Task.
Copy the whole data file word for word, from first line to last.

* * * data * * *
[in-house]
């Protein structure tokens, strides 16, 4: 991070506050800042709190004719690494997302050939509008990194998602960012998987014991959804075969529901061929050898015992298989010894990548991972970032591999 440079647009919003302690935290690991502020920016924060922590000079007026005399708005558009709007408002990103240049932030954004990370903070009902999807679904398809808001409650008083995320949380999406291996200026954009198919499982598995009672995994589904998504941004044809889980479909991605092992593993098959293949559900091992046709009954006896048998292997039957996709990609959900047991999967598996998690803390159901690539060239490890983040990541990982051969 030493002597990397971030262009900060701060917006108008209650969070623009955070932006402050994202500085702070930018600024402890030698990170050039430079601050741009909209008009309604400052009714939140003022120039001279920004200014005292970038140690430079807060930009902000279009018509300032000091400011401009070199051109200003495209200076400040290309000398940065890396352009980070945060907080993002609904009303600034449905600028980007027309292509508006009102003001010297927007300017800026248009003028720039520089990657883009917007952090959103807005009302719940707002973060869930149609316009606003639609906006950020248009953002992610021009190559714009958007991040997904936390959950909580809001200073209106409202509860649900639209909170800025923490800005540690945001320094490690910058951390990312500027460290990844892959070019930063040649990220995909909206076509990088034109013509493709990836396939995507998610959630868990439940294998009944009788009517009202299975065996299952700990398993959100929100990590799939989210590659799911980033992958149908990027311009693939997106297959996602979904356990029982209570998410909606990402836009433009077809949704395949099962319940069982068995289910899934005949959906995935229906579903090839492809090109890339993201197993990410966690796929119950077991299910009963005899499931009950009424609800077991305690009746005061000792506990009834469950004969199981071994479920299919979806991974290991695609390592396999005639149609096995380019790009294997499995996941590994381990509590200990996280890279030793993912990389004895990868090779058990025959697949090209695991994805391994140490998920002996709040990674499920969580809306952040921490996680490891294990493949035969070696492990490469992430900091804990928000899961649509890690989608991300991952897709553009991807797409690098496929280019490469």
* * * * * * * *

[in-house]
């Protein structure tokens, strides 16, 4: 991070506050800042709190004719690494997302050939509008990194998602960012998987014991959804075969529901061929050898015992298989010894990548991972970032591999 440079647009919003302690935290690991502020920016924060922590000079007026005399708005558009709007408002990103240049932030954004990370903070009902999807679904398809808001409650008083995320949380999406291996200026954009198919499982598995009672995994589904998504941004044809889980479909991605092992593993098959293949559900091992046709009954006896048998292997039957996709990609959900047991999967598996998690803390159901690539060239490890983040990541990982051969 030493002597990397971030262009900060701060917006108008209650969070623009955070932006402050994202500085702070930018600024402890030698990170050039430079601050741009909209008009309604400052009714939140003022120039001279920004200014005292970038140690430079807060930009902000279009018509300032000091400011401009070199051109200003495209200076400040290309000398940065890396352009980070945060907080993002609904009303600034449905600028980007027309292509508006009102003001010297927007300017800026248009003028720039520089990657883009917007952090959103807005009302719940707002973060869930149609316009606003639609906006950020248009953002992610021009190559714009958007991040997904936390959950909580809001200073209106409202509860649900639209909170800025923490800005540690945001320094490690910058951390990312500027460290990844892959070019930063040649990220995909909206076509990088034109013509493709990836396939995507998610959630868990439940294998009944009788009517009202299975065996299952700990398993959100929100990590799939989210590659799911980033992958149908990027311009693939997106297959996602979904356990029982209570998410909606990402836009433009077809949704395949099962319940069982068995289910899934005949959906995935229906579903090839492809090109890339993201197993990410966690796929119950077991299910009963005899499931009950009424609800077991305690009746005061000792506990009834469950004969199981071994479920299919979806991974290991695609390592396999005639149609096995380019790009294997499995996941590994381990509590200990996280890279030793993912990389004895990868090779058990025959697949090209695991994805391994140490998920002996709040990674499920969580809306952040921490996680490891294990493949035969070696492990490469992430900091804990928000899961649509890690989608991300991952897709553009991807797409690098496929280019490469």